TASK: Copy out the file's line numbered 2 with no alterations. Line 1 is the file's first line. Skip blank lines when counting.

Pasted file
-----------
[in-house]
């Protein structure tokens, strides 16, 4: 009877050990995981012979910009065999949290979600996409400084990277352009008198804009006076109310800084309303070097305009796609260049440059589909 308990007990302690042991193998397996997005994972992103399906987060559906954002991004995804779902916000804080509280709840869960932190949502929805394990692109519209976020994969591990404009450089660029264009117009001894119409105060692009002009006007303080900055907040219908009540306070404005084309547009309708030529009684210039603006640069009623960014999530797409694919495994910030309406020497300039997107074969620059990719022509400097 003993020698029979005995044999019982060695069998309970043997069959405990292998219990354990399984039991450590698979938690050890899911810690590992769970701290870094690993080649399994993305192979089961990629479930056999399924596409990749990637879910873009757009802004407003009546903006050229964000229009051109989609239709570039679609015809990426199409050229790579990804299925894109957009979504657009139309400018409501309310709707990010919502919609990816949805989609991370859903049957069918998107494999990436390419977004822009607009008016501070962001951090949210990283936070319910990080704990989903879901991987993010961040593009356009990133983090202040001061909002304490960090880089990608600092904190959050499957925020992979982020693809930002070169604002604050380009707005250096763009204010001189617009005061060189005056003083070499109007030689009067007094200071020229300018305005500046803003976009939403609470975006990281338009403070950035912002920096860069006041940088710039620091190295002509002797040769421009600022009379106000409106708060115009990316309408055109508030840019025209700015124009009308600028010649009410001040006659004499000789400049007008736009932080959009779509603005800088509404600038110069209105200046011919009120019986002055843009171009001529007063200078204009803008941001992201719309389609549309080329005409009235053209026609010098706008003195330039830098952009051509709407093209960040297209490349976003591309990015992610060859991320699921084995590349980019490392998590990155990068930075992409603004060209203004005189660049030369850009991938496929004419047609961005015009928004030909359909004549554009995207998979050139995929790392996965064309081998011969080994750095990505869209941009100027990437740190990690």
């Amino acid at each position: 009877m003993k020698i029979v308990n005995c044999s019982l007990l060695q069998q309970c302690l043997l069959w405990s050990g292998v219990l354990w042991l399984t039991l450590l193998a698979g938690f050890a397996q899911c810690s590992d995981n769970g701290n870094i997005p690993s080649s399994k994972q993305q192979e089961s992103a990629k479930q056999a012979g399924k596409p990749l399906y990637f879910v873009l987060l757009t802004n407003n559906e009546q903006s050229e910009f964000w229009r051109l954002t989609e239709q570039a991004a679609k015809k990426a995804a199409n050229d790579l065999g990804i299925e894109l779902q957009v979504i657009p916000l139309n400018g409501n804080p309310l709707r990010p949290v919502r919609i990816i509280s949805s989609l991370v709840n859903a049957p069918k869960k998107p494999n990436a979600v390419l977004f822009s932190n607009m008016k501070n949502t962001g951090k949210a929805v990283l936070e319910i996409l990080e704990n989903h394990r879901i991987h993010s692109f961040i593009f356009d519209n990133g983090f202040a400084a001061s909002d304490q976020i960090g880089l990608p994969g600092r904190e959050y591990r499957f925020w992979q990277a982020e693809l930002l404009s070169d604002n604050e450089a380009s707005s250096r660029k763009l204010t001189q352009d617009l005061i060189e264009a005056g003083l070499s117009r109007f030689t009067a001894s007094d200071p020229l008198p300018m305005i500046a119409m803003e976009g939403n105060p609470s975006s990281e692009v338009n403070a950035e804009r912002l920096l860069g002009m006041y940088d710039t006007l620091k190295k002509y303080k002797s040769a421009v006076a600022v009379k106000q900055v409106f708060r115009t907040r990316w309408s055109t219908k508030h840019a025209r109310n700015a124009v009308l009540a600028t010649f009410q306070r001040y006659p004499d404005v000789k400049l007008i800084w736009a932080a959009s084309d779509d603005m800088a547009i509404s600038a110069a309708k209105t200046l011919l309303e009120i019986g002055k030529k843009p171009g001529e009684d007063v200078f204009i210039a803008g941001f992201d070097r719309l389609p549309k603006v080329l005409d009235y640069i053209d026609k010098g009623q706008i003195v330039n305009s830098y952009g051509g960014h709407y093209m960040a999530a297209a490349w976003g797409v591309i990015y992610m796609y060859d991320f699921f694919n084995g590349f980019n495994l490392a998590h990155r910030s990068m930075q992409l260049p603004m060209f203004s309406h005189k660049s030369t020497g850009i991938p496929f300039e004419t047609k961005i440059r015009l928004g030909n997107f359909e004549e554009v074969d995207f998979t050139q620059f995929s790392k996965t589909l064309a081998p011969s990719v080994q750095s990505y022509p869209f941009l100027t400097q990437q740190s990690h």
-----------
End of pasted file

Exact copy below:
């Protein structure tokens, strides 16, 4: 009877050990995981012979910009065999949290979600996409400084990277352009008198804009006076109310800084309303070097305009796609260049440059589909 308990007990302690042991193998397996997005994972992103399906987060559906954002991004995804779902916000804080509280709840869960932190949502929805394990692109519209976020994969591990404009450089660029264009117009001894119409105060692009002009006007303080900055907040219908009540306070404005084309547009309708030529009684210039603006640069009623960014999530797409694919495994910030309406020497300039997107074969620059990719022509400097 003993020698029979005995044999019982060695069998309970043997069959405990292998219990354990399984039991450590698979938690050890899911810690590992769970701290870094690993080649399994993305192979089961990629479930056999399924596409990749990637879910873009757009802004407003009546903006050229964000229009051109989609239709570039679609015809990426199409050229790579990804299925894109957009979504657009139309400018409501309310709707990010919502919609990816949805989609991370859903049957069918998107494999990436390419977004822009607009008016501070962001951090949210990283936070319910990080704990989903879901991987993010961040593009356009990133983090202040001061909002304490960090880089990608600092904190959050499957925020992979982020693809930002070169604002604050380009707005250096763009204010001189617009005061060189005056003083070499109007030689009067007094200071020229300018305005500046803003976009939403609470975006990281338009403070950035912002920096860069006041940088710039620091190295002509002797040769421009600022009379106000409106708060115009990316309408055109508030840019025209700015124009009308600028010649009410001040006659004499000789400049007008736009932080959009779509603005800088509404600038110069209105200046011919009120019986002055843009171009001529007063200078204009803008941001992201719309389609549309080329005409009235053209026609010098706008003195330039830098952009051509709407093209960040297209490349976003591309990015992610060859991320699921084995590349980019490392998590990155990068930075992409603004060209203004005189660049030369850009991938496929004419047609961005015009928004030909359909004549554009995207998979050139995929790392996965064309081998011969080994750095990505869209941009100027990437740190990690």